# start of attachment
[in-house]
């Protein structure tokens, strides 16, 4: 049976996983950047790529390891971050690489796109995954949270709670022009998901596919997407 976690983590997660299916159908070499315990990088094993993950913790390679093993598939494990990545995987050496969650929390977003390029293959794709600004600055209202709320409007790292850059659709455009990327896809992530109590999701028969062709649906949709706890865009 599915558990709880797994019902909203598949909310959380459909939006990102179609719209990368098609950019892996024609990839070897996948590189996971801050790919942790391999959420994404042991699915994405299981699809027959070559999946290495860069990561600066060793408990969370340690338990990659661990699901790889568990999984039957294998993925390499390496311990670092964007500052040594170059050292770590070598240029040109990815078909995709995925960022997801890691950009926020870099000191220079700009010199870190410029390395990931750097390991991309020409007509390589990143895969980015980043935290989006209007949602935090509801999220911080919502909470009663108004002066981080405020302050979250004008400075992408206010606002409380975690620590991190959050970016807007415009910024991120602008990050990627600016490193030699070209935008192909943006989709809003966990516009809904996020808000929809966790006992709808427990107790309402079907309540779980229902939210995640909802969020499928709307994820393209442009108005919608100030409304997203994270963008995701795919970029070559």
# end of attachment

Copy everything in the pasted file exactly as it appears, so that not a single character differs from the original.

[in-house]
């Protein structure tokens, strides 16, 4: 049976996983950047790529390891971050690489796109995954949270709670022009998901596919997407 976690983590997660299916159908070499315990990088094993993950913790390679093993598939494990990545995987050496969650929390977003390029293959794709600004600055209202709320409007790292850059659709455009990327896809992530109590999701028969062709649906949709706890865009 599915558990709880797994019902909203598949909310959380459909939006990102179609719209990368098609950019892996024609990839070897996948590189996971801050790919942790391999959420994404042991699915994405299981699809027959070559999946290495860069990561600066060793408990969370340690338990990659661990699901790889568990999984039957294998993925390499390496311990670092964007500052040594170059050292770590070598240029040109990815078909995709995925960022997801890691950009926020870099000191220079700009010199870190410029390395990931750097390991991309020409007509390589990143895969980015980043935290989006209007949602935090509801999220911080919502909470009663108004002066981080405020302050979250004008400075992408206010606002409380975690620590991190959050970016807007415009910024991120602008990050990627600016490193030699070209935008192909943006989709809003966990516009809904996020808000929809966790006992709808427990107790309402079907309540779980229902939210995640909802969020499928709307994820393209442009108005919608100030409304997203994270963008995701795919970029070559």